With the success of Apollo 4, NASA had recovered much of the ground lost the previous January. An ambitious schedule was set up for the new year. The last of the Surveyors, the unmanned spacecraft that were photographing the lunar surface and analyzing the lunar soil, would go up 7 January 1968 from Cape Kennedy. The same month the unmanned Apollo 5 would be launched from LC-37 on a Saturn IB to test the lunar module. Two months later NASA would launch the second unmanned Saturn V, Apollo 6, on what was intended to be its final qualification flight. If both missions proved successful Gen. Samuel C. Phillips, Apollo Program Director, planned to advance the manned Apollo 7, a Saturn IB mission, to July or August. Assuming Saturn V was man-rated by then, Apollo 8 in October would have astronauts on the giant rocket for the first time. Should either Apollo 5 or 6 fail to meet its objectives, alternate plans provided for an additional lunar module test on a Saturn IB or a third unmanned Saturn V mission.1
Working with a mickup of the lunar module, September 1966. The ascent and descent stages are being mated.
The lunar module stood center stage on the Apollo 5 mission. The flight would verify operation of the subsystems of the lunar module, conduct the first firings in space of the ascent and descent stages, and test the capability of the ascent stage to fire while still attached to the descent stage, a procedure that would eventually be used on the lunar surface. Test engineers would monitor the lunar module's performance for six hours in near-earth orbit.
General Phillips's office originally planned to launch the first lunar module aboard Apollo-Saturn 206 in April 1967. Anticipating six months of checkout on the lunar module, Debus had requested a delivery date of September 1966. Development took longer than expected, however, and delivery slipped from month to month. The lunar module's arrival was still uncertain in January 1967 when KSC erected AS-206 on pad 37. In March AS-206 was taken down and replaced with AS-204, the launch vehicle from the ill-fated Apollo 1 mission.2 Lunar module 1 finally arrived on 23 June 1967. In the meantime NASA and Grumman engineers had built a plywood mockup on LC-37 to be used for facilities verification. For a simulation of the cable hookup, they bought hundreds of feet of garden hose at a hardware store and routed the garden hose "cables" down from the complex interfaces through the spacecraft lunar adapter. Since the first model did not carry all the extensive electrical systems of later lunar modules, checkout mainly concerned the propulsion system.3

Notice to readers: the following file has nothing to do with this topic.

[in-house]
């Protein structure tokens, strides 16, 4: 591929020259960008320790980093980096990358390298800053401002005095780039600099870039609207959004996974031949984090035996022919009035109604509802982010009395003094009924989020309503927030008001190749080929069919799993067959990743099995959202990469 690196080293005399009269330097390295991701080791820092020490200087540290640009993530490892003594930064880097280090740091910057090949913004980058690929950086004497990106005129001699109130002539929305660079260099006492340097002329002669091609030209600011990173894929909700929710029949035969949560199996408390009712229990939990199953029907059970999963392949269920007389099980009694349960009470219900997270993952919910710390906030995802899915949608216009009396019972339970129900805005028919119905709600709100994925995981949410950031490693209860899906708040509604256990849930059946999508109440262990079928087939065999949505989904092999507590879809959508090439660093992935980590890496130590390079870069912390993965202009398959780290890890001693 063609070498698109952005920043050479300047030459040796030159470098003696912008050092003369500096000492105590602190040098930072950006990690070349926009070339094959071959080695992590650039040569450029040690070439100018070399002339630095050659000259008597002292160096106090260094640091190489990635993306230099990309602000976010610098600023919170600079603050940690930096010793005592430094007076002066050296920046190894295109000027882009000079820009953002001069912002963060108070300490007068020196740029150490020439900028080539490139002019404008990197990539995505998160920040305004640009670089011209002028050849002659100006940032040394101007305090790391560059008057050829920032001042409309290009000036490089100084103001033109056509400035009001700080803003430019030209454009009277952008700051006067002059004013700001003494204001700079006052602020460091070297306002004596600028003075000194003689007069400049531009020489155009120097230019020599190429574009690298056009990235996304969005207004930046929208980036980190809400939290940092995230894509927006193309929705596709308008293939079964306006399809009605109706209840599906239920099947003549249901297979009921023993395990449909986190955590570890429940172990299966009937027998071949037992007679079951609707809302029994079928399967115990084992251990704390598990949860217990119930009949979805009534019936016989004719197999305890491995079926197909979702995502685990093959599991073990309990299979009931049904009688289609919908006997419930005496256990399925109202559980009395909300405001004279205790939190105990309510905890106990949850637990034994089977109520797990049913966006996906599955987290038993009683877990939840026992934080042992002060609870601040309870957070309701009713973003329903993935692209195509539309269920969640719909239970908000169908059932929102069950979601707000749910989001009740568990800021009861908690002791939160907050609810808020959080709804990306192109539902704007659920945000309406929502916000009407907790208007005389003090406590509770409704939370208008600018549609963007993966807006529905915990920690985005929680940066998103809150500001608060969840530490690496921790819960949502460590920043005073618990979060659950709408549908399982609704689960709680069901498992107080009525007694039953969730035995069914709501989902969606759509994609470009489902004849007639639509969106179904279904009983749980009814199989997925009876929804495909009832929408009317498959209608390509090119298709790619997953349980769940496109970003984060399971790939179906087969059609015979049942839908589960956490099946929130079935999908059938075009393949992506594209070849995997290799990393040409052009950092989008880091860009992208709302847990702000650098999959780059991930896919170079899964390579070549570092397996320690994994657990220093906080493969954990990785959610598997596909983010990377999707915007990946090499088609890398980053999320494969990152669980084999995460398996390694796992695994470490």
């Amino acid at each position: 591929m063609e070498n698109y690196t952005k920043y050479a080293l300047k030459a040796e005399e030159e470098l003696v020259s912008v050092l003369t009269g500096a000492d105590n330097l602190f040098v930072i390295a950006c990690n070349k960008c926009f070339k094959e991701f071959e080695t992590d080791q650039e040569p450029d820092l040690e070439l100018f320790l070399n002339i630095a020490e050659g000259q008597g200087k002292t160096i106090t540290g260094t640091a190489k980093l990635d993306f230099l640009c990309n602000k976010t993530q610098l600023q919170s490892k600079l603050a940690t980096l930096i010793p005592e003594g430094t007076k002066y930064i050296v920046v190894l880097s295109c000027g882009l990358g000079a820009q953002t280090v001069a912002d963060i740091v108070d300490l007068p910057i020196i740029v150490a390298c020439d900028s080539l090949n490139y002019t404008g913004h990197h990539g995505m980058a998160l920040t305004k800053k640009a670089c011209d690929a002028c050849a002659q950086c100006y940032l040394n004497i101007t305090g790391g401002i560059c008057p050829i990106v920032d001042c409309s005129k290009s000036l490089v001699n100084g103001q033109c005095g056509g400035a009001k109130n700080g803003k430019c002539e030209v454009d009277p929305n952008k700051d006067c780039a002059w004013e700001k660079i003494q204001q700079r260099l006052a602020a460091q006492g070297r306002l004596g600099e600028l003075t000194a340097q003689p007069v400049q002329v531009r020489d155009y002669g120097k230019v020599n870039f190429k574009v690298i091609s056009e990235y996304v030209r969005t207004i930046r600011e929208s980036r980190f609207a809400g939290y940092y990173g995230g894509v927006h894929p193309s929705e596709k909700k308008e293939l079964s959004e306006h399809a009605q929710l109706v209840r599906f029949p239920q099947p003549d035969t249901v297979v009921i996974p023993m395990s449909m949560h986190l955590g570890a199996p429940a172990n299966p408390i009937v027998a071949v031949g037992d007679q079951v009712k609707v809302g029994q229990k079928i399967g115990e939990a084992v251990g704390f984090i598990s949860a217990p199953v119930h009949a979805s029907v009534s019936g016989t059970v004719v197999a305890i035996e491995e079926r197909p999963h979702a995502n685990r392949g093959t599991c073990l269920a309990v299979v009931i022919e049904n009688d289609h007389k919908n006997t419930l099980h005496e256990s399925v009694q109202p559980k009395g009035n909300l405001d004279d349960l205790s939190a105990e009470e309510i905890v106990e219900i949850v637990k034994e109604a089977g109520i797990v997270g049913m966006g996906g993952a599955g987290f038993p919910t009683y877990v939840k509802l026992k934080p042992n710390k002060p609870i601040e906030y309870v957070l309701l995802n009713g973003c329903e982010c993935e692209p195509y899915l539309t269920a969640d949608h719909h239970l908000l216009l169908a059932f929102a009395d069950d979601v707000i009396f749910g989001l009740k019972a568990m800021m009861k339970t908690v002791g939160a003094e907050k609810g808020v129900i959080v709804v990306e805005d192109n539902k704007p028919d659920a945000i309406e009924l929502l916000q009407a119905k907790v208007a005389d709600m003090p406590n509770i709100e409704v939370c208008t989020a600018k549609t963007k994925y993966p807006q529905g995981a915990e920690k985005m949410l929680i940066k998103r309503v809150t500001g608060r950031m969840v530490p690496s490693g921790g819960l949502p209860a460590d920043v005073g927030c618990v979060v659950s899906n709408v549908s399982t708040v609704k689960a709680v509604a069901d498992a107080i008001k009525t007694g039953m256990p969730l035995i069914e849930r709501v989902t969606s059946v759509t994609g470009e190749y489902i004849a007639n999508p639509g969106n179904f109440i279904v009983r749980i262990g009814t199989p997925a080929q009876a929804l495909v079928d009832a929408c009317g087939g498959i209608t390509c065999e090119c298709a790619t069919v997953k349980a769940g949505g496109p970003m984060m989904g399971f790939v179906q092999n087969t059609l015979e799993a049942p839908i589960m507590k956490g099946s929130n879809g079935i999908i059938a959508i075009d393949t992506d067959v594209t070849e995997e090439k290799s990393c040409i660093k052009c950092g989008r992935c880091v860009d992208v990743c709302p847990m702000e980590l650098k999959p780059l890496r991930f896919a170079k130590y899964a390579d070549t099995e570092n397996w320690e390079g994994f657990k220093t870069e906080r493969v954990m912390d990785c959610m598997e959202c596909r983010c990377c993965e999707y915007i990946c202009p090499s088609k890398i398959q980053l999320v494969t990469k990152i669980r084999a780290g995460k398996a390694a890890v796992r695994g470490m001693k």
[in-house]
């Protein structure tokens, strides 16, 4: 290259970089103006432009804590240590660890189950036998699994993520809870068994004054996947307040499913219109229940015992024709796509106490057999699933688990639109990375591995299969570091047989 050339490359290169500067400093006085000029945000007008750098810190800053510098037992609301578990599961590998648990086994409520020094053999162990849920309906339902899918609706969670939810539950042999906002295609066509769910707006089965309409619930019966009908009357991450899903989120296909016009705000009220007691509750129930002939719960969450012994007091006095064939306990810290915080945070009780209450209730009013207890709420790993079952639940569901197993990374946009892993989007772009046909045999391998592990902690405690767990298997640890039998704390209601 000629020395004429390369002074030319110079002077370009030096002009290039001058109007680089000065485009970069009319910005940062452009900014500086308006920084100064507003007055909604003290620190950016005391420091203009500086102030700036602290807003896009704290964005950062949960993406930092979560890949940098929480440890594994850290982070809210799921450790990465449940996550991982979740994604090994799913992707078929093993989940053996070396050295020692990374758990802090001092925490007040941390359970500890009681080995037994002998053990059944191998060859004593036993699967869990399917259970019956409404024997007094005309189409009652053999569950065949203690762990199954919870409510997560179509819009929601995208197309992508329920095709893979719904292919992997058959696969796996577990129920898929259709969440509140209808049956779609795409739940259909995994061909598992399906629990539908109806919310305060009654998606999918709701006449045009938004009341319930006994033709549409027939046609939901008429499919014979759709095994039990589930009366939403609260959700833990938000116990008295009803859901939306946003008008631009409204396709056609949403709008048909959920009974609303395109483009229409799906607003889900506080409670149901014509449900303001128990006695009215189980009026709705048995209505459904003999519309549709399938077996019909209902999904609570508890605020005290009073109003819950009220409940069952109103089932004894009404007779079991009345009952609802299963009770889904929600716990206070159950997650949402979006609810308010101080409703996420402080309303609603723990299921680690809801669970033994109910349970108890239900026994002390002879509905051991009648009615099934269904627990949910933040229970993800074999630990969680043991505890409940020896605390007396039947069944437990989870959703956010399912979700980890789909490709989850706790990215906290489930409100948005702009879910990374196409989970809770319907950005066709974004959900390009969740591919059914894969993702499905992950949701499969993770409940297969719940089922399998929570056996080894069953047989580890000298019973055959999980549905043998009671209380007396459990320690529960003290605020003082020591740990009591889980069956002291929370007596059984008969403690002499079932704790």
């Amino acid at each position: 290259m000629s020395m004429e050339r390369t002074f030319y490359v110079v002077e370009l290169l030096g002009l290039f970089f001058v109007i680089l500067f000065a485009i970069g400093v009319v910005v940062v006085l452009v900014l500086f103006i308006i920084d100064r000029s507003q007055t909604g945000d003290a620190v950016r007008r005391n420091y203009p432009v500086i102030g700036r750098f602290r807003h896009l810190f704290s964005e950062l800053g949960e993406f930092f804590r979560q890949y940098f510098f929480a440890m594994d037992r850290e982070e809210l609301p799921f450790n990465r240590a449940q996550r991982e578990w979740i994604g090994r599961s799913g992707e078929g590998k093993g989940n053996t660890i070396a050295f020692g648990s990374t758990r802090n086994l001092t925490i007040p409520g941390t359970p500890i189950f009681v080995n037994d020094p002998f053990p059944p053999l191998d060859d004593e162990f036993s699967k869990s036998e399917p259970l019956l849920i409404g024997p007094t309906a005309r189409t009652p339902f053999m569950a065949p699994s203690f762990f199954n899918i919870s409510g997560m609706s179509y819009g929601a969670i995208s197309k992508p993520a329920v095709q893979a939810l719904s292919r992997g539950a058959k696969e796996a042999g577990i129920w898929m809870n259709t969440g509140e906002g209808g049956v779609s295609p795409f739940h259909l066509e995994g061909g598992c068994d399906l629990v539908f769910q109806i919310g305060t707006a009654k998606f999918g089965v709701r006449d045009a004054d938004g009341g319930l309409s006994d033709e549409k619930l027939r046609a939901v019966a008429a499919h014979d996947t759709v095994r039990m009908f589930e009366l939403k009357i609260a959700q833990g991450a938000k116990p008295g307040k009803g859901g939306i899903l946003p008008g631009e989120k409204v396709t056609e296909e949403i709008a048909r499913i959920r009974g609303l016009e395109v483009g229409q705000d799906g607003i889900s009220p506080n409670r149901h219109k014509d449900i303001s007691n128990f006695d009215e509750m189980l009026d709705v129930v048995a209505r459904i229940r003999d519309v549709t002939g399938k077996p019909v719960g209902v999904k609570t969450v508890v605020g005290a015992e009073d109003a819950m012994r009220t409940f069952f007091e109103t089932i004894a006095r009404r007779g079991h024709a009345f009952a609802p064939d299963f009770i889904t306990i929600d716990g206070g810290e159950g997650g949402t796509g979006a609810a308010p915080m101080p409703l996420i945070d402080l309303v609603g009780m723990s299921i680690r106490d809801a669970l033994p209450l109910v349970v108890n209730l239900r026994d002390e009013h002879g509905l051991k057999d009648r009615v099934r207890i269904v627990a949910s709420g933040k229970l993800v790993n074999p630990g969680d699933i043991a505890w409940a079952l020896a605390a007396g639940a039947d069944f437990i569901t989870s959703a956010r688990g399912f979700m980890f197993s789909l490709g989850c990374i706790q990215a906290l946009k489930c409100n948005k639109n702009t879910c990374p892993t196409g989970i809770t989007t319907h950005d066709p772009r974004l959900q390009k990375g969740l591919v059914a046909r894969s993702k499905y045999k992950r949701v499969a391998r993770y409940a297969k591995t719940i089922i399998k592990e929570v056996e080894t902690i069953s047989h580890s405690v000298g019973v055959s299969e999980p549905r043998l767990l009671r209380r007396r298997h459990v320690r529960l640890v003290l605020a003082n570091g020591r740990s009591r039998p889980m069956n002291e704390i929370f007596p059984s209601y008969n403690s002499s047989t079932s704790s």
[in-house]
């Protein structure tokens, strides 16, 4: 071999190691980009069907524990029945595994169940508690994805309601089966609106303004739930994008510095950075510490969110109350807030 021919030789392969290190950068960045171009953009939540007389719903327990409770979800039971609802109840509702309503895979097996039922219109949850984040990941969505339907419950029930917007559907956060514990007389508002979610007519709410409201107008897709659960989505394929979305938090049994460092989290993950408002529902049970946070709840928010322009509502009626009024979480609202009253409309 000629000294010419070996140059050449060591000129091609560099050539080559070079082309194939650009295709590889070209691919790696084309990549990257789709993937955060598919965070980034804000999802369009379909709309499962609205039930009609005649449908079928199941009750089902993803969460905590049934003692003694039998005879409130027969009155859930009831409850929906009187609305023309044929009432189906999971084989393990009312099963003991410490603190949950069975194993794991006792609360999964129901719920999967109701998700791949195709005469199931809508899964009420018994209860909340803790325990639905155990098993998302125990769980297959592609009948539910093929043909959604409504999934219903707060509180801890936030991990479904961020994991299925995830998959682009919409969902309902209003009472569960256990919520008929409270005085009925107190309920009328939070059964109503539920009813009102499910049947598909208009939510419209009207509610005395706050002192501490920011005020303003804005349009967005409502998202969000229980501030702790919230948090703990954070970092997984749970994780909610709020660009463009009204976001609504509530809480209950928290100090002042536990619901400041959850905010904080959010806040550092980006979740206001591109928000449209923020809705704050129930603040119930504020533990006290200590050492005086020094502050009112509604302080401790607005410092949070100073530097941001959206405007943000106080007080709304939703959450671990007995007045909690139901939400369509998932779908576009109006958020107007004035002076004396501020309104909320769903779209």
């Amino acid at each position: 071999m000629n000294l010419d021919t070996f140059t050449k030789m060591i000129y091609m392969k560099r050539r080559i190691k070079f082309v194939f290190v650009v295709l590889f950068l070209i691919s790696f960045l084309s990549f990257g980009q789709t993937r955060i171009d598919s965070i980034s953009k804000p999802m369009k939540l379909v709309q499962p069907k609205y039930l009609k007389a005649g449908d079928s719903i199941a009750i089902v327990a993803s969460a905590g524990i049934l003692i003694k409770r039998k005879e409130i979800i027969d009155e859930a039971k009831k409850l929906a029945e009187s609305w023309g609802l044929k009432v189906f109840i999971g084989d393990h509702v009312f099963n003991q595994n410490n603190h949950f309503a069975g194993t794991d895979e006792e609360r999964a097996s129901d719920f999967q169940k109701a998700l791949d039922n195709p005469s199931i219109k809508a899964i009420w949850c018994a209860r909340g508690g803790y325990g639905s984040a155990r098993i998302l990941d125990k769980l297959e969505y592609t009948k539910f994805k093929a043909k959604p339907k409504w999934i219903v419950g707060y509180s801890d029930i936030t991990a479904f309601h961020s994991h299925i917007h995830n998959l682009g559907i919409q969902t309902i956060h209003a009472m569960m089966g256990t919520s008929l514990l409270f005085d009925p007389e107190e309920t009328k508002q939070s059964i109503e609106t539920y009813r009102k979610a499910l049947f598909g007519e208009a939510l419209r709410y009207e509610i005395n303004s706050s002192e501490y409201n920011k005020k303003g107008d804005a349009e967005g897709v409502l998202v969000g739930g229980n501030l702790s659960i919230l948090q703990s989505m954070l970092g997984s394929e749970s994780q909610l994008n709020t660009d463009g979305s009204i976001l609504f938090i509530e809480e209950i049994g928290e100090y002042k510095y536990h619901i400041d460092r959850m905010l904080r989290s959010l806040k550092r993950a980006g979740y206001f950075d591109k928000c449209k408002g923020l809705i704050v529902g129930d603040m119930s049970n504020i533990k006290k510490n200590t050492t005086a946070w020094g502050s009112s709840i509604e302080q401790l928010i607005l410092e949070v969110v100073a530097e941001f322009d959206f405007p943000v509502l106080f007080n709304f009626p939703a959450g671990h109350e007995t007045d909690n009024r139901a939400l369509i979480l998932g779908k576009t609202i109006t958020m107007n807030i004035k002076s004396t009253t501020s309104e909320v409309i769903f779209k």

The summer and fall were filled with problems. Both the lunar module and its ground support equipment required extensive modifications. The week of 13 August was typical: engineers replaced helium regulators and the water glycol accumulators on the ascent stage, corrected four deficiencies in the spacecraft acceptance checkout system, contended with leaks in the support equipment, and located the source of contamination in the gaseous nitrogen facility. On the 18th, the test office reported a "significant misalignment" at the juncture of the fuel inlet elbows and the spacecraft's propellant line. The elbows, built to the specifications of the original engine, did not fit the new engine, which had a slightly different configuration. Grumman fabricated new elbows and had them at KSC within three days.
The lunar module was mated to the launch vehicle on 19 November 1967. Without the command-service module, the vehicle stood 52 meters high. A protective covering that would detach in orbit shielded the 14,400-kilogram lunar module and its adapter. The flight readiness test on 22 December came off satisfactorily. Preparations for the countdown demonstration test started on 15 January 1968. Following simulated liftoff on the 19th, the launch team began the actual countdown.4
Early in the month, Petrone had announced that Apollo 5 would be launched no earlier than 18 January. The indefinite date allowed for unforeseen problems with the lunar module, which lived up to expectations: problems in loading the hypergolic propellants delayed the terminal countdown until the 22nd. At T - 2.5 hours, Test Supervisor Donald Phillips called a hold because of failures in the power supply and ground computer systems. These were corrected in time to launch the vehicle before dark. The S-IVB engine shut down ten minutes into flight and Apollo 5 went into orbit ten seconds later. The Saturn had performed entirely according to plan. The lunar module did likewise until a few seconds after the first ignition of the descent propulsion engine. The engine started as planned, but when the velocity did not build up at the predicted rate, the guidance system automatically shut down the engine. Experts analyzed the problem and recommended an alternate mission plan. The flight operations team carried this out successfully. As a result, Apollo 5 accomplished all its primary objectives.5